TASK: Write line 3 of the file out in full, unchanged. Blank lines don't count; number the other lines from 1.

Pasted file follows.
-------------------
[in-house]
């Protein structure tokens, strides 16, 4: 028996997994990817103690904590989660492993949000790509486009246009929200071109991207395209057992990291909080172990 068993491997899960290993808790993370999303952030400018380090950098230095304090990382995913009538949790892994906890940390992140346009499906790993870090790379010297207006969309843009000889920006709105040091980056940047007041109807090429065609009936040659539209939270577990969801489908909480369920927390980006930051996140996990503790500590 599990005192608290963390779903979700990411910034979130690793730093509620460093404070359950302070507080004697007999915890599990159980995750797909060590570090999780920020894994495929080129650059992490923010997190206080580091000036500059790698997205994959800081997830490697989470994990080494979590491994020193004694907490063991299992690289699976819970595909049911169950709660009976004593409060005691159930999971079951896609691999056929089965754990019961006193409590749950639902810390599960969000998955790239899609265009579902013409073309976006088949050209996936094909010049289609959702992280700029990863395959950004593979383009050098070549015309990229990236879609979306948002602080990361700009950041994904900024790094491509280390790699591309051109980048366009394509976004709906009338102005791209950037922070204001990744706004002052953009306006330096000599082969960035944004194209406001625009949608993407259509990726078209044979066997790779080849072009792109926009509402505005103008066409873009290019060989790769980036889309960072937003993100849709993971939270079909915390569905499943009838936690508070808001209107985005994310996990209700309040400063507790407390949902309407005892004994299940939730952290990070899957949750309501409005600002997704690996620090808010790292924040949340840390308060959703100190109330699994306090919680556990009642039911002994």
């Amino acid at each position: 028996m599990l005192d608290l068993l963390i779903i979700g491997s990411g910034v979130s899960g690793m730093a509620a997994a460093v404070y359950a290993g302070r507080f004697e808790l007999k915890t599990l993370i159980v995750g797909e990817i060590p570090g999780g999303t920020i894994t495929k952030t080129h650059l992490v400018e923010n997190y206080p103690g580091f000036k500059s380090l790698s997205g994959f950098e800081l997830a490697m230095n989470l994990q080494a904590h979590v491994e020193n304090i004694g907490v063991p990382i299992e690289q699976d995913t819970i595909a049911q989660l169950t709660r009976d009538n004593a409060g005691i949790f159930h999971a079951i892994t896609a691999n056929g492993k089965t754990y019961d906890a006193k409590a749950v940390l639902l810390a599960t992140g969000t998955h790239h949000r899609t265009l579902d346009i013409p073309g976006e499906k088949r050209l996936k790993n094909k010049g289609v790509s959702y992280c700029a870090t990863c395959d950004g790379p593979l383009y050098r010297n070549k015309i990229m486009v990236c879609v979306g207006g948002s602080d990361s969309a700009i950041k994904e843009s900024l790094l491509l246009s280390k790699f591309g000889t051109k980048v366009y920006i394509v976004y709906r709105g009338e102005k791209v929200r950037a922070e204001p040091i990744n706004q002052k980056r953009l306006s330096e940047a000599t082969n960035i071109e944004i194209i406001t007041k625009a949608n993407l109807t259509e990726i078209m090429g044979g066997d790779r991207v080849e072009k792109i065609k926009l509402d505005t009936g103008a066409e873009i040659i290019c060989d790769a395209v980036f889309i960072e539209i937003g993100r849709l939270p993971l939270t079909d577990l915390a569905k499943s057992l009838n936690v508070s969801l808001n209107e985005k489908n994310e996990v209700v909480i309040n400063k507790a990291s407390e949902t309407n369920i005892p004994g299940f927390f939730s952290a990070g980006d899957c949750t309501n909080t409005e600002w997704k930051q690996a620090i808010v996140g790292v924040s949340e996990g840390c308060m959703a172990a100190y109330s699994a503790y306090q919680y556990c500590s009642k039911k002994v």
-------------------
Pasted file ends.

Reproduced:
């Amino acid at each position: 028996m599990l005192d608290l068993l963390i779903i979700g491997s990411g910034v979130s899960g690793m730093a509620a997994a460093v404070y359950a290993g302070r507080f004697e808790l007999k915890t599990l993370i159980v995750g797909e990817i060590p570090g999780g999303t920020i894994t495929k952030t080129h650059l992490v400018e923010n997190y206080p103690g580091f000036k500059s380090l790698s997205g994959f950098e800081l997830a490697m230095n989470l994990q080494a904590h979590v491994e020193n304090i004694g907490v063991p990382i299992e690289q699976d995913t819970i595909a049911q989660l169950t709660r009976d009538n004593a409060g005691i949790f159930h999971a079951i892994t896609a691999n056929g492993k089965t754990y019961d906890a006193k409590a749950v940390l639902l810390a599960t992140g969000t998955h790239h949000r899609t265009l579902d346009i013409p073309g976006e499906k088949r050209l996936k790993n094909k010049g289609v790509s959702y992280c700029a870090t990863c395959d950004g790379p593979l383009y050098r010297n070549k015309i990229m486009v990236c879609v979306g207006g948002s602080d990361s969309a700009i950041k994904e843009s900024l790094l491509l246009s280390k790699f591309g000889t051109k980048v366009y920006i394509v976004y709906r709105g009338e102005k791209v929200r950037a922070e204001p040091i990744n706004q002052k980056r953009l306006s330096e940047a000599t082969n960035i071109e944004i194209i406001t007041k625009a949608n993407l109807t259509e990726i078209m090429g044979g066997d790779r991207v080849e072009k792109i065609k926009l509402d505005t009936g103008a066409e873009i040659i290019c060989d790769a395209v980036f889309i960072e539209i937003g993100r849709l939270p993971l939270t079909d577990l915390a569905k499943s057992l009838n936690v508070s969801l808001n209107e985005k489908n994310e996990v209700v909480i309040n400063k507790a990291s407390e949902t309407n369920i005892p004994g299940f927390f939730s952290a990070g980006d899957c949750t309501n909080t409005e600002w997704k930051q690996a620090i808010v996140g790292v924040s949340e996990g840390c308060m959703a172990a100190y109330s699994a503790y306090q919680y556990c500590s009642k039911k002994v």